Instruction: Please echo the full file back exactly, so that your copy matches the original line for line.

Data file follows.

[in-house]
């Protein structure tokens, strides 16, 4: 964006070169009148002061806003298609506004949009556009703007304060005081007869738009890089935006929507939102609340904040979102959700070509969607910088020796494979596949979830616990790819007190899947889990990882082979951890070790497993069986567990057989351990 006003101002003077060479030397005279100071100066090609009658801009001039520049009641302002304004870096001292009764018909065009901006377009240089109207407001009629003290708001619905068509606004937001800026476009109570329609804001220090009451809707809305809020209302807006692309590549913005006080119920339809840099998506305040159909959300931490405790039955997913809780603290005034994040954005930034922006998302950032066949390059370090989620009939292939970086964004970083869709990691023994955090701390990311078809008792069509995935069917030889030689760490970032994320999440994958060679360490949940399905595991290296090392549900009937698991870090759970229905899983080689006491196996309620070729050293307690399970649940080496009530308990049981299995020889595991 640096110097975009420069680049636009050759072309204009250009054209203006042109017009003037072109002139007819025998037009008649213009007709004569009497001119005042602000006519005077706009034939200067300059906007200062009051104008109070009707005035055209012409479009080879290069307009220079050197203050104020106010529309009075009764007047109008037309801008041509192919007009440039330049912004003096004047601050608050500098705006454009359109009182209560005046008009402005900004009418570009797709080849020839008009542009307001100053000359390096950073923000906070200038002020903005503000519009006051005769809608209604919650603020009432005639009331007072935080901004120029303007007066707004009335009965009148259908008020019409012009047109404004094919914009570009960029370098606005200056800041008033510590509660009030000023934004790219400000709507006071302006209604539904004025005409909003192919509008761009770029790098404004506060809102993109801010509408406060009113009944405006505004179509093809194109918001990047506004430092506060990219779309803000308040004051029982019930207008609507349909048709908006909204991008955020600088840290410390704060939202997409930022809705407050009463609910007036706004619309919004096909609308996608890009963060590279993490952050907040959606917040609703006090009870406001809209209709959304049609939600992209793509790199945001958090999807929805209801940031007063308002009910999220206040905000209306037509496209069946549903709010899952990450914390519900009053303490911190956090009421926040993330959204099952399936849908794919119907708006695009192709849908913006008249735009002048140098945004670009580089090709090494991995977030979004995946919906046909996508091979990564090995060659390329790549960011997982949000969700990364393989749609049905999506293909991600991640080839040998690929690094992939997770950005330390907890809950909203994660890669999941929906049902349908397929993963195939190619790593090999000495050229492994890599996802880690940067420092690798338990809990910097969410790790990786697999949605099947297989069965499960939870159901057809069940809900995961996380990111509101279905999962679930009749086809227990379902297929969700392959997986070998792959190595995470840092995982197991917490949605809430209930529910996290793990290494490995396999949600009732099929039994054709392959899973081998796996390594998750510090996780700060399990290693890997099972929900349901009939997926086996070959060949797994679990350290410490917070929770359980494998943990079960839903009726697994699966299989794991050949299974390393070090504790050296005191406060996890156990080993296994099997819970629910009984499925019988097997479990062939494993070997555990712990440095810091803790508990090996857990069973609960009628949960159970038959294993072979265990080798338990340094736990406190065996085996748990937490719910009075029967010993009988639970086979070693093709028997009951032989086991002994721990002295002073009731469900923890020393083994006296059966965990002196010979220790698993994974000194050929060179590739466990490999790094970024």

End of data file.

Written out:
[in-house]
């Protein structure tokens, strides 16, 4: 964006070169009148002061806003298609506004949009556009703007304060005081007869738009890089935006929507939102609340904040979102959700070509969607910088020796494979596949979830616990790819007190899947889990990882082979951890070790497993069986567990057989351990 006003101002003077060479030397005279100071100066090609009658801009001039520049009641302002304004870096001292009764018909065009901006377009240089109207407001009629003290708001619905068509606004937001800026476009109570329609804001220090009451809707809305809020209302807006692309590549913005006080119920339809840099998506305040159909959300931490405790039955997913809780603290005034994040954005930034922006998302950032066949390059370090989620009939292939970086964004970083869709990691023994955090701390990311078809008792069509995935069917030889030689760490970032994320999440994958060679360490949940399905595991290296090392549900009937698991870090759970229905899983080689006491196996309620070729050293307690399970649940080496009530308990049981299995020889595991 640096110097975009420069680049636009050759072309204009250009054209203006042109017009003037072109002139007819025998037009008649213009007709004569009497001119005042602000006519005077706009034939200067300059906007200062009051104008109070009707005035055209012409479009080879290069307009220079050197203050104020106010529309009075009764007047109008037309801008041509192919007009440039330049912004003096004047601050608050500098705006454009359109009182209560005046008009402005900004009418570009797709080849020839008009542009307001100053000359390096950073923000906070200038002020903005503000519009006051005769809608209604919650603020009432005639009331007072935080901004120029303007007066707004009335009965009148259908008020019409012009047109404004094919914009570009960029370098606005200056800041008033510590509660009030000023934004790219400000709507006071302006209604539904004025005409909003192919509008761009770029790098404004506060809102993109801010509408406060009113009944405006505004179509093809194109918001990047506004430092506060990219779309803000308040004051029982019930207008609507349909048709908006909204991008955020600088840290410390704060939202997409930022809705407050009463609910007036706004619309919004096909609308996608890009963060590279993490952050907040959606917040609703006090009870406001809209209709959304049609939600992209793509790199945001958090999807929805209801940031007063308002009910999220206040905000209306037509496209069946549903709010899952990450914390519900009053303490911190956090009421926040993330959204099952399936849908794919119907708006695009192709849908913006008249735009002048140098945004670009580089090709090494991995977030979004995946919906046909996508091979990564090995060659390329790549960011997982949000969700990364393989749609049905999506293909991600991640080839040998690929690094992939997770950005330390907890809950909203994660890669999941929906049902349908397929993963195939190619790593090999000495050229492994890599996802880690940067420092690798338990809990910097969410790790990786697999949605099947297989069965499960939870159901057809069940809900995961996380990111509101279905999962679930009749086809227990379902297929969700392959997986070998792959190595995470840092995982197991917490949605809430209930529910996290793990290494490995396999949600009732099929039994054709392959899973081998796996390594998750510090996780700060399990290693890997099972929900349901009939997926086996070959060949797994679990350290410490917070929770359980494998943990079960839903009726697994699966299989794991050949299974390393070090504790050296005191406060996890156990080993296994099997819970629910009984499925019988097997479990062939494993070997555990712990440095810091803790508990090996857990069973609960009628949960159970038959294993072979265990080798338990340094736990406190065996085996748990937490719910009075029967010993009988639970086979070693093709028997009951032989086991002994721990002295002073009731469900923890020393083994006296059966965990002196010979220790698993994974000194050929060179590739466990490999790094970024």